• Carmen Marie Fabio

Angell Woods ‘preservation’ status means more EAB by-law questions


PHOTO BY CARMEN MARIE FABIO

Emerald Ash Borer specimens were on hand for identification as Beaconsfield residents prepare to try and head off the invasive species from destroying the large number of Ash trees in the city.

Residents’ questions posed at the September 22 Beaconsfield public consultation session prior to the monthly council meeting suggest everyone is on a steep learning curve when it comes to dealing with the threat of the Emerald Ash Borer. And further news that the Montreal Agglomeration Committee has given the mostly privately-owned Angell Woods, with its thousands of ash trees, a ‘preservation’ status only increases the spectra of uncertainty, particularly for the landowners.

“I consider this by-law divisive and I’m not at all certain it’s going to get the job done,” said resident Mike Purvis of the proposed by-law that restricts ash pruning to winter months, and seeks to fi ne residents $750 for not treating or cutting down an infected tree. Purvis pointed out that the total costs to inoculate Beaconsfield’s entire ash population could run up to $4 million and asked how council plans to deal with senior residents and those on fixed income.

“I think it’s important from a social aspect. In my view, this is an involuntary tax because we don’t have a choice. Whether we treat the tree or cut it down – either way, there’s a cost to the landowner.” While the majority of Beaconsfield landowners have no ash trees on their property, a very small percentage, 0.12, have an excess of 30 trees including one homeowner who has 113 trees on his Sherbrooke Street property.

Other residents questioned council on whether it was possible to negotiate a better rate than the currently estimated $5/cm in trunk diameter and one pointed out that with all residents seeking licensed TreeAzin specialists within the same inoculation period demand may outstrip supply. “These are all things we’re going to take into consideration when we come up with an action plan,” said Mayor Georges Bourelle.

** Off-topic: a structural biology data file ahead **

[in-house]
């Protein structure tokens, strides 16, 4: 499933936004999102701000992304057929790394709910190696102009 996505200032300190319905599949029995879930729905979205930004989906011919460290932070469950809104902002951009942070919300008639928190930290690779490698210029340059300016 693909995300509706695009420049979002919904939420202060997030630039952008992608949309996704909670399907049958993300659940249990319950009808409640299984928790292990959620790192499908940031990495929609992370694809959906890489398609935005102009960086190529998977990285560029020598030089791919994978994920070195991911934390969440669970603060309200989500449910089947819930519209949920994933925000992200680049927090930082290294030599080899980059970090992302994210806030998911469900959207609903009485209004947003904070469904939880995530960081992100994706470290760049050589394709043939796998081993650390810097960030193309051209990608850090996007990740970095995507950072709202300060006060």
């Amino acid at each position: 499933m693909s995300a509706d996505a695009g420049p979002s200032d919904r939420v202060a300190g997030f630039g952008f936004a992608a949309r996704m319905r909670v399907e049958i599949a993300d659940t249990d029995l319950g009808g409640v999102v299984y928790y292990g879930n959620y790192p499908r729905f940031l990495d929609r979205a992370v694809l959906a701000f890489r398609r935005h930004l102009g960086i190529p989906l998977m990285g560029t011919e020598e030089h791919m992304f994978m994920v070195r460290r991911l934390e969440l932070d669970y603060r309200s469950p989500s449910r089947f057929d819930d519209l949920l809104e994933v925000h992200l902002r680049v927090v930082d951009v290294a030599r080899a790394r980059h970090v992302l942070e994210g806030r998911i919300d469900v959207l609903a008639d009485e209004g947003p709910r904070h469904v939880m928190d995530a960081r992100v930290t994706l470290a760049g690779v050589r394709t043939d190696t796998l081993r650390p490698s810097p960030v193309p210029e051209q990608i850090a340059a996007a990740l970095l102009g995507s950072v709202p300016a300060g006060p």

Resident Henry Kaszel asked council to consider removing, “... that Gestapo fi ne of $750. I believe the citizens of Beaconsfield are honourable and we don’t need people sneaking around and having that threat of a fine,” while another resident said Beaconsfield, “... is the only municipality that’s proposing punitive and coercive legislation.

“Other municipalities are not doing this and Dorval is even helping defray the costs. So what is wrong with Beaconsfield?” “If everybody’s honourable,” said Bourelle, “then nobody will get fined.” Another twist in the ongoing Angell Woods saga was revealed towards the end of the meeting when the mayor announced the Agglomeration Committee granted the woods a preservation status.

At the September 18 meeting, the schéma d’aménagement et de développement de Montréal was tabled and Bourelle said it was announced that an interim control by-law to freeze any development or activity on the ‘bois d’intérêt métropolitain’ will include Angell Woods. “The bulk of Angell Woods, except for a small portion at the bottom, will be zoned ‘conservation’ which means absolutely no development in the woods,” said Bourelle.

A small portion at the bottom near Beaurepaire train station will permit residential zoning without the Transit Oriented Development (TOD) zoning guidelines as defi ned in the Plan Métropolitain d’aménagement et de Développement (PMAD). “It still remains private land,” said Bourelle, “and the owners can sell it. Montreal remains very willing to buy the land.”

The news came as a shock to Diana Shahmoon, President of Seda Holdings Ltd. that owns just under 2 million square feet of the woods, who said this is the second time she found out about important decisions made over her property from the media. When asked how the EAB by-law will be addressed concerning the large portions of woods privately-owned by both Seda Holdings Ltd. and Yale Properties Ltd. the mayor responded, “The same as we would for any other resident. You either treat or fell your trees, and if you don’t, you will be fined, per tree.”

Bourelle clarified the fine levied is $750 for the first tree and $200 per subsequent tree. The mayor said the town is open to other options including implementing a tax on all residents in order to save the canopy as much as possible, but nothing has been finalized.

Featured Posts
Recent Posts
Archive
Search By Tags
Follow Us
  • Facebook Basic Square
  • Instagram Social Icon
Archives
Sections
Current Issue
ylj-2018-transparent.png

Sports

  • Facebook App Icon
  • Twitter App Icon
  • 2016_instagram_logo

             © 2020 The Journal.